Friday, December 23, 2011

Historian agrees: 1848 revolutions once more

Back in February I noticed similarities between the Arab uprisings and the popular revolutions of 1848 Europe. Both were sparked by an economic crisis that briefly united middle class liberals with the underclasses. Both featured tensions between the victorious rebels after their success, pitting liberalism against socialism and nationalism in Europe, and against Islamism in the Arab countries. The European revolutions quickly collapsed under the weight of these contradictions, leading to the restoration of the monarchs, and I wondered if the Arab countries would suffer a similar fate.

Today the historian Eric Hobsbawm is interviewed by BBC, saying the same thing: it's like 1848 all over again.
"Two years after 1848, it looked as if it had all failed. In the long run, it hadn't failed. A good deal of liberal advances had been made. So it was an immediate failure but a longer term partial success - though no longer in the form of a revolution."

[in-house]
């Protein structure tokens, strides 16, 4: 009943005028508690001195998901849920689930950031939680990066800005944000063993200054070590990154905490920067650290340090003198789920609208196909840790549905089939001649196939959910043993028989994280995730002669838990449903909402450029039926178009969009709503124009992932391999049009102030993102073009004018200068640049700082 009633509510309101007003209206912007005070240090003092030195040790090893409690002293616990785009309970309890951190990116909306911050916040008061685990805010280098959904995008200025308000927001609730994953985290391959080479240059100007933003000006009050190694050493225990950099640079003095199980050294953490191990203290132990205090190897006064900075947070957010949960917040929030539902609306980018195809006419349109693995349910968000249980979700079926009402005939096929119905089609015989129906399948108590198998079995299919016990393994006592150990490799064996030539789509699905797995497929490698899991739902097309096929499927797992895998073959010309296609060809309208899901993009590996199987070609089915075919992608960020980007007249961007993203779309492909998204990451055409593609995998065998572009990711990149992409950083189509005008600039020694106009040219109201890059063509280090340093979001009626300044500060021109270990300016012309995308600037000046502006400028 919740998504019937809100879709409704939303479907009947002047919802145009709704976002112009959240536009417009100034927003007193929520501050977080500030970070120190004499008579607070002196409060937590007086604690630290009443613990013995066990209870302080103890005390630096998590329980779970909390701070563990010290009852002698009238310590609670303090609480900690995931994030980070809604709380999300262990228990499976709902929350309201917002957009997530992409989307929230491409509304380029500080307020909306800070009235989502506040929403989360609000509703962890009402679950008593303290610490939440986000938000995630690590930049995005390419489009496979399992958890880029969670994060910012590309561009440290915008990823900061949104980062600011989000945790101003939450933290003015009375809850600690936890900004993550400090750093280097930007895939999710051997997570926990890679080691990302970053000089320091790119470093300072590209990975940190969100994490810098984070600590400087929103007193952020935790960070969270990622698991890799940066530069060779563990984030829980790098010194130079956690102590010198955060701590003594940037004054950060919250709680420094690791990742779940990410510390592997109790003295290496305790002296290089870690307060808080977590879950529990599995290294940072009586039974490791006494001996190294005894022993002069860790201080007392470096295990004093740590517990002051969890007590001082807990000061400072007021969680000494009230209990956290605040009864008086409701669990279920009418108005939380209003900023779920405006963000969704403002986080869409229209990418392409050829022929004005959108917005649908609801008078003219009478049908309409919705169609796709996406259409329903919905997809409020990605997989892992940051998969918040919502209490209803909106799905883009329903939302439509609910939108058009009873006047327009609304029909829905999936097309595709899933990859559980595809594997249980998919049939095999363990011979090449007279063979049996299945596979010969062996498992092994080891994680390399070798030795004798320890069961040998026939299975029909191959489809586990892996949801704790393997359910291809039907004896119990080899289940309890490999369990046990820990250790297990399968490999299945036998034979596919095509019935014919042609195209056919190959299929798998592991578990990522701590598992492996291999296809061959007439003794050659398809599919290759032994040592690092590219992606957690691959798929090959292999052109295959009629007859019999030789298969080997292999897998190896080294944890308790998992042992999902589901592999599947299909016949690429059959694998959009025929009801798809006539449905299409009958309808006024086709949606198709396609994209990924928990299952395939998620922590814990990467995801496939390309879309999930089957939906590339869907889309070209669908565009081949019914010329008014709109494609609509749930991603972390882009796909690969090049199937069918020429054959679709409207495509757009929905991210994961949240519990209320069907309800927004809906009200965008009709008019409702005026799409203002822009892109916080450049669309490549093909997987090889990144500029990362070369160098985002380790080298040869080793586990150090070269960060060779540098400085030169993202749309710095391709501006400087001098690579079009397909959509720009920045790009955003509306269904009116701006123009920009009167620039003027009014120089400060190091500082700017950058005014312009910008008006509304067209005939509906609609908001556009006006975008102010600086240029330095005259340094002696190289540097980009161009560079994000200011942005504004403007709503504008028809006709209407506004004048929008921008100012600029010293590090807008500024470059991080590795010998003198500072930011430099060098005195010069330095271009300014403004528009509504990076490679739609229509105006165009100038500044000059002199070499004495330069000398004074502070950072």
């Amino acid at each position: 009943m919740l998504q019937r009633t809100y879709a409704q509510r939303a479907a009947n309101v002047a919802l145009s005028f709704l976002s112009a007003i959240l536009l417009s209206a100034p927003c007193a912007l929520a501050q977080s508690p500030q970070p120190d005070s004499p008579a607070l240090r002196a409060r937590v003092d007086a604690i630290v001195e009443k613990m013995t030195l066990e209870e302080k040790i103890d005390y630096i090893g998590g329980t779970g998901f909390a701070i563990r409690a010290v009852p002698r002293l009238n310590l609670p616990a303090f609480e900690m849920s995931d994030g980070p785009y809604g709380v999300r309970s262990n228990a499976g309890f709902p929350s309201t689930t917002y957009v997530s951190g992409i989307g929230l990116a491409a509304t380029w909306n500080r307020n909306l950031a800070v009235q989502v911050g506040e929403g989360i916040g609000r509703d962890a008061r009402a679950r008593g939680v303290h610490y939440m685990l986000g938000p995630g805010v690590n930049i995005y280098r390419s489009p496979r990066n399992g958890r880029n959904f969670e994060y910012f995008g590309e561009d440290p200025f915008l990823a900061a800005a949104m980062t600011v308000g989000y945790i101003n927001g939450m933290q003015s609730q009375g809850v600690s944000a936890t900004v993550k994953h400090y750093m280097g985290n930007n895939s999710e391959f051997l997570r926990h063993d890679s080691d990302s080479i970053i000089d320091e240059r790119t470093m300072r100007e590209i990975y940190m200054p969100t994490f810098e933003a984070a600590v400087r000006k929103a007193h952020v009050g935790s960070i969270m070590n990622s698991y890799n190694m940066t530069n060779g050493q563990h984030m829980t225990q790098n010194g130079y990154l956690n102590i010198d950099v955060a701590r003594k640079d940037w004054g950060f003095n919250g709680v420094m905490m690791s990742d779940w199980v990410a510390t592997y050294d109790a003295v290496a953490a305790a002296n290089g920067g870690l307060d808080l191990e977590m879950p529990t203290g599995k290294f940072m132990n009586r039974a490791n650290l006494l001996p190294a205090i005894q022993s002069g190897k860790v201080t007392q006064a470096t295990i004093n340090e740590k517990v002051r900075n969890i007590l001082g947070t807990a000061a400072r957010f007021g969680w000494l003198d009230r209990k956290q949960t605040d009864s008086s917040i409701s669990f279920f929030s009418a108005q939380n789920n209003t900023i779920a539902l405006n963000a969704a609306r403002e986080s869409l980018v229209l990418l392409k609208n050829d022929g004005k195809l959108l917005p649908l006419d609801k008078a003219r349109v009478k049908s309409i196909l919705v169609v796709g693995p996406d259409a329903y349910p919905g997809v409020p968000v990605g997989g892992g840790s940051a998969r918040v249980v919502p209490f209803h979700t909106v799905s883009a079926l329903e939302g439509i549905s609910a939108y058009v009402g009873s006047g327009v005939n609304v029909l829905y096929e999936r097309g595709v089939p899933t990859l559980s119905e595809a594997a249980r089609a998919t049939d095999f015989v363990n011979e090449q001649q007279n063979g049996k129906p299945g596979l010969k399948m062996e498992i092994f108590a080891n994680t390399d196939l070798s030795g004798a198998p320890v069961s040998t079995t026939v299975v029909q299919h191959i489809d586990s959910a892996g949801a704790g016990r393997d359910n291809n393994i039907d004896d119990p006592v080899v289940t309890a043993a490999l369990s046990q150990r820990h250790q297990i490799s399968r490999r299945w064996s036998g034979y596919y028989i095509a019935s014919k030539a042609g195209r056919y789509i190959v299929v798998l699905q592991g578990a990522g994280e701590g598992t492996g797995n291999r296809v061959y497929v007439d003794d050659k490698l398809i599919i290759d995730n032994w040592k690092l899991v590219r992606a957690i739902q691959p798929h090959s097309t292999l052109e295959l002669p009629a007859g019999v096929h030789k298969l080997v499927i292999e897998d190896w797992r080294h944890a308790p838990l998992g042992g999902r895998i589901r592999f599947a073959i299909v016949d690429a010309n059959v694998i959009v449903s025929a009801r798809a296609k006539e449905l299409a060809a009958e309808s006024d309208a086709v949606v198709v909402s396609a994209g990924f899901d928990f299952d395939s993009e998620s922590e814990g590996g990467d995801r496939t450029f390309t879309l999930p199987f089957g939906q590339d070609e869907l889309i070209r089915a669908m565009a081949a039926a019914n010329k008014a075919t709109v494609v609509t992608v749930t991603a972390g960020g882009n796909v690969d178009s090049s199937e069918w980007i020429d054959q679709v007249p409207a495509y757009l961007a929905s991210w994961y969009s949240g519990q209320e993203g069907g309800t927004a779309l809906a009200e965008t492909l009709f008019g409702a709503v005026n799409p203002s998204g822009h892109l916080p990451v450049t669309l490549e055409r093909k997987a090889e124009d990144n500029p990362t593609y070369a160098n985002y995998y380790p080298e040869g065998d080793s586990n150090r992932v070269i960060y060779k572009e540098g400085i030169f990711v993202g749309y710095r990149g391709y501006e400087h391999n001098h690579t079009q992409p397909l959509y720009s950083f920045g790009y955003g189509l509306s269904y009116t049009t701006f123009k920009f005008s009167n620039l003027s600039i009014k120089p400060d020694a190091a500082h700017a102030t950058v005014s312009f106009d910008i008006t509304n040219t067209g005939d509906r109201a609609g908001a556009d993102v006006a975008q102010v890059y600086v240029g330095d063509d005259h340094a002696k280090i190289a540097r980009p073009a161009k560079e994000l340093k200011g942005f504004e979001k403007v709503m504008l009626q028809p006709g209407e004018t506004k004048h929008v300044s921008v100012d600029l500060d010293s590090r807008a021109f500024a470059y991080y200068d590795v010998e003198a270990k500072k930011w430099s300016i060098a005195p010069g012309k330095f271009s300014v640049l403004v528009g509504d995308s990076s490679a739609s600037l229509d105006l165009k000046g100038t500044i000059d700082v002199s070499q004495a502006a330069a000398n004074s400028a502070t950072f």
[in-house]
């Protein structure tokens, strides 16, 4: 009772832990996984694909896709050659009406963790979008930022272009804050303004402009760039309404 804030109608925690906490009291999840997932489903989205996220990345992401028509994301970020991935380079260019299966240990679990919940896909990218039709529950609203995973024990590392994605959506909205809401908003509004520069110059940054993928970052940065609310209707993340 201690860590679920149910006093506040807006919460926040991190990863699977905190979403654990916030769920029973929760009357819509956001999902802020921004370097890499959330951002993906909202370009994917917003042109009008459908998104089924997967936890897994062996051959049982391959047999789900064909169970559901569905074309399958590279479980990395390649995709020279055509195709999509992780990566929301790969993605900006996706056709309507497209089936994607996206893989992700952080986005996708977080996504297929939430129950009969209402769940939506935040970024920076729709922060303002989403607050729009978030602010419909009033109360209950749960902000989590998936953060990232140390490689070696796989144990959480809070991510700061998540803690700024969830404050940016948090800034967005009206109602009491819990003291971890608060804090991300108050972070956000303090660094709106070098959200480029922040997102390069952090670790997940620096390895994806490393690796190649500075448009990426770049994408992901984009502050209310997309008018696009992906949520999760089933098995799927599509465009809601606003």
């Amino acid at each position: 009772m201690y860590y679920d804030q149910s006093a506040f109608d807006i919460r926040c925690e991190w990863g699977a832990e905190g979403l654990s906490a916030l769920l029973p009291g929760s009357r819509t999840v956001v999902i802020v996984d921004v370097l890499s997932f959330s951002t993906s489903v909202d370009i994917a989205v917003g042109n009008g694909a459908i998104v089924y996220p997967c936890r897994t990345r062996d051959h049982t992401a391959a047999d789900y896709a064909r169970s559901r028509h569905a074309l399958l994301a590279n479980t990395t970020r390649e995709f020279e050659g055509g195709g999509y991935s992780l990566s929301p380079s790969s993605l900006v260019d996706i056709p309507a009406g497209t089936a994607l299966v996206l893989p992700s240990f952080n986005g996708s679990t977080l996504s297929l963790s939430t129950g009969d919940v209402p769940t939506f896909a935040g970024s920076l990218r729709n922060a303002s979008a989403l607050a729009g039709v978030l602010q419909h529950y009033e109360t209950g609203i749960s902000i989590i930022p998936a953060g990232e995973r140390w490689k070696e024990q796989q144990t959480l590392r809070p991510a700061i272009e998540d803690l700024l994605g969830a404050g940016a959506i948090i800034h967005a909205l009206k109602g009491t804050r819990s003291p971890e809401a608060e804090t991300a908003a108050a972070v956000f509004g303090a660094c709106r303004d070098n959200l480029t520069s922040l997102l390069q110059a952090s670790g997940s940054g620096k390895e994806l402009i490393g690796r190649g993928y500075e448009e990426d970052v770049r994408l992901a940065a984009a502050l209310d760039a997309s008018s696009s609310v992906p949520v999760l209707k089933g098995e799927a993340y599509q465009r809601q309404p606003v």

However, with the possible exception of Tunisia, he sees little prospect of liberal democracy or European-style representative government in the Arab world.

Not enough notice has been taken, he says, of the differences between Arab countries in the throes of mass protests.

"We are in the middle of a revolution - but it isn't the same revolution."

"What unites them is a common discontent and common mobilisable forces - a modernising middle class, particularly a young, student middle class, and of course technology which makes it today very much easier to mobilise protests."

No comments:

Post a Comment

Note: Only a member of this blog may post a comment.